- Acceptance testing
The iterative model is a circular development model based on the concept of incremental development, which means that development initially focuses on an initial simplified version (MVP feature sets) and then progressively becomes more complex as the feature sets expand until the entire product is developed. This process is called iterative incremental development because it is said to be completed through repeated cycles (iterative) of small portions (incremental) and includes the following steps:
- Initial planning
- Analysis and design
- Everything again..
- Everything again..
- Everything again until it’s ready…
The spiral model, also known as the meta model, subsumes other SDLC models including the waterfall and iterative models, and is known to be risk averse because of the way the spiral model handles risks after projects have begun. In the spiral model, software development is completed by repeatedly passing through phases of iteration called spirals, which are:
- Plan objectives or identify alternative solutions
- Perform risk analysis
- Develop and test next level of product
- Review, evaluate and plan the next phase
Big Bang Model
The big bang model is an SDLC model that does not follow a specific set of processes or planning and is very high risk because it adopts a just-do-it approach without analysis or clear requirements.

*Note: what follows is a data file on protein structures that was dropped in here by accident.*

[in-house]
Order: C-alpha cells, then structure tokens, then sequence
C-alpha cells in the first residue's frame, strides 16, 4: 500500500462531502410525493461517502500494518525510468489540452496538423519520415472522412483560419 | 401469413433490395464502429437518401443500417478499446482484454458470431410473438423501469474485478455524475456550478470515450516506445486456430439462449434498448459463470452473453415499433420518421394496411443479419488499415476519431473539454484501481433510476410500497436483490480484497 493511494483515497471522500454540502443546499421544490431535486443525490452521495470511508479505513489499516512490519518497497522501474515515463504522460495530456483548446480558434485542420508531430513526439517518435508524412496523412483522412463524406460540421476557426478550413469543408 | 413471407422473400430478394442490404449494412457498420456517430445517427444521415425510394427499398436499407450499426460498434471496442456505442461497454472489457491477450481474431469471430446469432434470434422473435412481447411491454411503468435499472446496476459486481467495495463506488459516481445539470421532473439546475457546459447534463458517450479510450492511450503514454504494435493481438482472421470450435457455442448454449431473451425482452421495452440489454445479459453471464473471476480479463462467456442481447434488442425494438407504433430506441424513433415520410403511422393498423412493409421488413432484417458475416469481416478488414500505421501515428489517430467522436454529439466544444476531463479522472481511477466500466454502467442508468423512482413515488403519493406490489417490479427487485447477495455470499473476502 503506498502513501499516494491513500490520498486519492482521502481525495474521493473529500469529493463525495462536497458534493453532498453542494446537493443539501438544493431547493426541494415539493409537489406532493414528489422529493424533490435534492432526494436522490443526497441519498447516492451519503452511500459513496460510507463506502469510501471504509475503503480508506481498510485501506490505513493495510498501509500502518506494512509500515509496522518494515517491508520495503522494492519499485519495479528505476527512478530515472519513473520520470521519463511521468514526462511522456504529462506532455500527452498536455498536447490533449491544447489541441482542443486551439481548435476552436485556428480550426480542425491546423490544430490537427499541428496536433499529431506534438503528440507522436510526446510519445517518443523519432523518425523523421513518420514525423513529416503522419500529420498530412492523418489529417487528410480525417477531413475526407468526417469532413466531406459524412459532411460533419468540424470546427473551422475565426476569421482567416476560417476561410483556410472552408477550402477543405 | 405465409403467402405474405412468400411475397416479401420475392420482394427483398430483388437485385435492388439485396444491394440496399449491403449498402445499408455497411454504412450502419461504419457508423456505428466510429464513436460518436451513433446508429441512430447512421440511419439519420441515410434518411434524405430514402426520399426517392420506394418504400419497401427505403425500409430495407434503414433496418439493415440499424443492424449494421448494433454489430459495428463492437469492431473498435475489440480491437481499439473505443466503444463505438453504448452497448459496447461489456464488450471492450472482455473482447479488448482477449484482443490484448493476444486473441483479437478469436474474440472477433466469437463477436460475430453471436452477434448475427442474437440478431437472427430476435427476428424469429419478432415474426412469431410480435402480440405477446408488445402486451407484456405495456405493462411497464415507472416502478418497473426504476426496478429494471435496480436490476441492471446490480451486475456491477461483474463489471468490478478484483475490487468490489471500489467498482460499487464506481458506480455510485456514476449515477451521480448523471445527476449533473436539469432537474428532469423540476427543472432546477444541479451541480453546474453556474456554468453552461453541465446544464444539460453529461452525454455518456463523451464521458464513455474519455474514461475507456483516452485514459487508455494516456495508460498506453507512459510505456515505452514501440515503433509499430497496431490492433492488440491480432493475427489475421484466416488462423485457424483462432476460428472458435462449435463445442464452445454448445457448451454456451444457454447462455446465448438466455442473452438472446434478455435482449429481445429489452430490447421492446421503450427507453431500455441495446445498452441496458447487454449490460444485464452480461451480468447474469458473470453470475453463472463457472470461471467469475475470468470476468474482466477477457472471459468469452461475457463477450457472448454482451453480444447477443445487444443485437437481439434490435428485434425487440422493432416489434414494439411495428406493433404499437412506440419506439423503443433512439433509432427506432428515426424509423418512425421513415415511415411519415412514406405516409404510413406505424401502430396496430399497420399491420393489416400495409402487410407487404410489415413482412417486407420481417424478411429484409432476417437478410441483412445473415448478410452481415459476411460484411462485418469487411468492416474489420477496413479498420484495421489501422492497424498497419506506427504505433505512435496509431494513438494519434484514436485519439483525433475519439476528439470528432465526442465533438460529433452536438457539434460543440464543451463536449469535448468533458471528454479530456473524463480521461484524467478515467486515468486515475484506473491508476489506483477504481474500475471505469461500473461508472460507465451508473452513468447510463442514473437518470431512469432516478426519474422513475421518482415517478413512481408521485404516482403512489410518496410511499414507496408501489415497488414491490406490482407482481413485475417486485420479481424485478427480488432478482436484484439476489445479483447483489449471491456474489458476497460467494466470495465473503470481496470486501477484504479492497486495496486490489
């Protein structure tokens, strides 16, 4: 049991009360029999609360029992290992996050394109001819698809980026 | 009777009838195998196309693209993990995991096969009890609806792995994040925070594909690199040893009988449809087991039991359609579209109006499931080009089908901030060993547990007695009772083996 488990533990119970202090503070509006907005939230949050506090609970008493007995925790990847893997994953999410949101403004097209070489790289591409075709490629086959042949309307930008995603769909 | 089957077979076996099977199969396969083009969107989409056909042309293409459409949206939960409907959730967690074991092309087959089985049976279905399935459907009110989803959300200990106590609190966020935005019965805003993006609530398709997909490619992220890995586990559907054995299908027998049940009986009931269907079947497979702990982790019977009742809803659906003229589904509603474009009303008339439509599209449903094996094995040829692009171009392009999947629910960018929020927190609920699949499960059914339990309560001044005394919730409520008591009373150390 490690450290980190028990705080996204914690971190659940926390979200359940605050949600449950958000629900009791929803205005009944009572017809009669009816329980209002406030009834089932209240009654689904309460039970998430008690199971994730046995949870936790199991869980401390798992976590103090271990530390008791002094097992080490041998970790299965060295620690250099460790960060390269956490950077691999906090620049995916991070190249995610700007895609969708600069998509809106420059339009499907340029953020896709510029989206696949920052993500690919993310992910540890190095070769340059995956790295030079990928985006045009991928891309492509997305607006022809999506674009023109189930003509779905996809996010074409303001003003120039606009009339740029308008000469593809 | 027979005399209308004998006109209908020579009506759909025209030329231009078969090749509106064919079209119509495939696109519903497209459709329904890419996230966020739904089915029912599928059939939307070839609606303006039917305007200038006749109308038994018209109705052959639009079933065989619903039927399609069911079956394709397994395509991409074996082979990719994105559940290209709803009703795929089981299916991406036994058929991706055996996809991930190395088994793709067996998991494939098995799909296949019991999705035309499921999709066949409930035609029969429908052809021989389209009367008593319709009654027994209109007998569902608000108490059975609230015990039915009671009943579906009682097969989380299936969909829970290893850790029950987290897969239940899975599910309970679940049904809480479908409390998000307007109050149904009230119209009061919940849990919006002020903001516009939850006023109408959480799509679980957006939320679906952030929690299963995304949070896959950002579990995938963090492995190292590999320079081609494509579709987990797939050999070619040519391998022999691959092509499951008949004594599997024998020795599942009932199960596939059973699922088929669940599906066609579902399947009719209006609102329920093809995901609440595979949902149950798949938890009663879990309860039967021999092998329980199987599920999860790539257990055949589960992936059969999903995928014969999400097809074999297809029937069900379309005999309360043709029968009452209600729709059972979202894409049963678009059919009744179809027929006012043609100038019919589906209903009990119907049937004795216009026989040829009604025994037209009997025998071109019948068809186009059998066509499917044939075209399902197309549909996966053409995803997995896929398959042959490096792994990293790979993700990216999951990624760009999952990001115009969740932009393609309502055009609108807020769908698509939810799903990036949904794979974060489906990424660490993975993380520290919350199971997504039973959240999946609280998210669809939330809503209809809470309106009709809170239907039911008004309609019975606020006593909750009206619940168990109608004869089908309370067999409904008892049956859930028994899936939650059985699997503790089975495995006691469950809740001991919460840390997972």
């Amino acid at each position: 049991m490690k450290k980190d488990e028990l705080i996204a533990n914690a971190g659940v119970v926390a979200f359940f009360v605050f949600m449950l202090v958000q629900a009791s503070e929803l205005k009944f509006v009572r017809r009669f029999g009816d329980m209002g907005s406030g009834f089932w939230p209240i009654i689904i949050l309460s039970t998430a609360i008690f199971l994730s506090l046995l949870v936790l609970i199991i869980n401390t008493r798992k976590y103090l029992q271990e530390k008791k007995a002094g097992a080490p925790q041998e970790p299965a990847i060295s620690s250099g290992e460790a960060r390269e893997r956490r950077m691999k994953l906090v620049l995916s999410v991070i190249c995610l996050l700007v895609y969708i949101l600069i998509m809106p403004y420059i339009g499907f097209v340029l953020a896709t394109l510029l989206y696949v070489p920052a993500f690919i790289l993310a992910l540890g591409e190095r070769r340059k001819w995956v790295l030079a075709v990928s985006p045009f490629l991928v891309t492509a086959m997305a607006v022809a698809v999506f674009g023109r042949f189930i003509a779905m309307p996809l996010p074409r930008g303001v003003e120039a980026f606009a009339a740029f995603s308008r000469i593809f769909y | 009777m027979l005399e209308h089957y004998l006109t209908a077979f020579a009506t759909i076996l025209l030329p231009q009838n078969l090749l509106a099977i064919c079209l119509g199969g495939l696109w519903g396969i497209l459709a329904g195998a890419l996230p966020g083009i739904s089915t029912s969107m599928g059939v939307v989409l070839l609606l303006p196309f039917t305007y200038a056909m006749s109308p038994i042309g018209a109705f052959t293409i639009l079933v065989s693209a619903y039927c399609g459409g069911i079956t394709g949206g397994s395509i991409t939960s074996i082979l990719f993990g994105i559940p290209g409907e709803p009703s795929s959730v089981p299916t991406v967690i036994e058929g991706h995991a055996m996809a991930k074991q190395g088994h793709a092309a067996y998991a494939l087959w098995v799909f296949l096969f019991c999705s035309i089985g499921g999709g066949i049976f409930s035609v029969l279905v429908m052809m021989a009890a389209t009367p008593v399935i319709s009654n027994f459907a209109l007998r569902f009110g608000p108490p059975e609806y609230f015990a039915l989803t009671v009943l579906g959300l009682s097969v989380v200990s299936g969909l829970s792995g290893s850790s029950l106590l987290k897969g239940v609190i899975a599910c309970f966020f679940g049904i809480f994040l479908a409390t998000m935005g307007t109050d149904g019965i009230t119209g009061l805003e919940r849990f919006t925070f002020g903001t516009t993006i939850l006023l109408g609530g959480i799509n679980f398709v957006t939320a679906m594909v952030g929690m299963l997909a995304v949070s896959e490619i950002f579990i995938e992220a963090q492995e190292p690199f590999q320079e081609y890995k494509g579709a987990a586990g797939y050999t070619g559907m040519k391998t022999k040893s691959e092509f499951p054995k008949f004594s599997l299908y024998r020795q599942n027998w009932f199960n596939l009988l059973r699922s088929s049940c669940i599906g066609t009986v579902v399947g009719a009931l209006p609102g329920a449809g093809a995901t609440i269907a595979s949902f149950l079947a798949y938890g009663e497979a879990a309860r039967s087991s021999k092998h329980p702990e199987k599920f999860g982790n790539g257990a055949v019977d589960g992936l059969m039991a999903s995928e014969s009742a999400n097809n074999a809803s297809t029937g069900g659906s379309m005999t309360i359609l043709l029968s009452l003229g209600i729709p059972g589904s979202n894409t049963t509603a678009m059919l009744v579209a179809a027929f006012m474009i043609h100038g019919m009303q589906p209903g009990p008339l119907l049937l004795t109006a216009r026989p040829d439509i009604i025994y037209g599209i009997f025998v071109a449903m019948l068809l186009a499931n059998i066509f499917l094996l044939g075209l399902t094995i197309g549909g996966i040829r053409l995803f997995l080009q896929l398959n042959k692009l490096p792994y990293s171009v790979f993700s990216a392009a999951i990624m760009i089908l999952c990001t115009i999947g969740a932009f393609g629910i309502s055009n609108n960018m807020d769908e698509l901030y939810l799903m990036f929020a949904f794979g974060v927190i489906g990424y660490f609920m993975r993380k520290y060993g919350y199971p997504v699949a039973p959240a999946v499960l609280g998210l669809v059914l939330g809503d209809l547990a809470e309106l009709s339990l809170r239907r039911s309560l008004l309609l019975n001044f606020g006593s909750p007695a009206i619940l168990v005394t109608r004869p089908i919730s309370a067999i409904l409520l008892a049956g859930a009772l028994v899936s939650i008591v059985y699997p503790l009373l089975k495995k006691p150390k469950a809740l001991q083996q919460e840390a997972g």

The agile SDLC model is a process in which development is completed in small, quick segments, or increments. Essentially, it is a mix of interactive and incremental approaches focused on being flexible and adaptable. The agile model is one of the most widely used models in the technology industry because it gives teams the flexibility of measuring progress regularly, adapting to changing environments and needs of users, and receiving feedback in real-time by releasing working software and updated feature sets more frequently and getting feedback from the market. The agile model works something like:
- Brainstorm and requirements analysis
- Design documentation and prototyping
- Development iterations, demo and feedback
- Quality assurance, testing, iterations, demo and feedback
- Development, production and technical support
In short, the software development life cycle is a structured process which can vary from company to company aiming to deliver the best quality products. It can be shaped or adjusted to the needs of the customer or according to the needs of the project that is being worked on.
It is a foundational model used to arrange a framework and equip every team member engaged in technical and non-technical activities. Other benefits of the software lifecycle processes are that it provides visibility for all those involved in the project, eliminates risks like going over budget and provides a realistic outline of deliverables. Find out more about our embedded software development services here.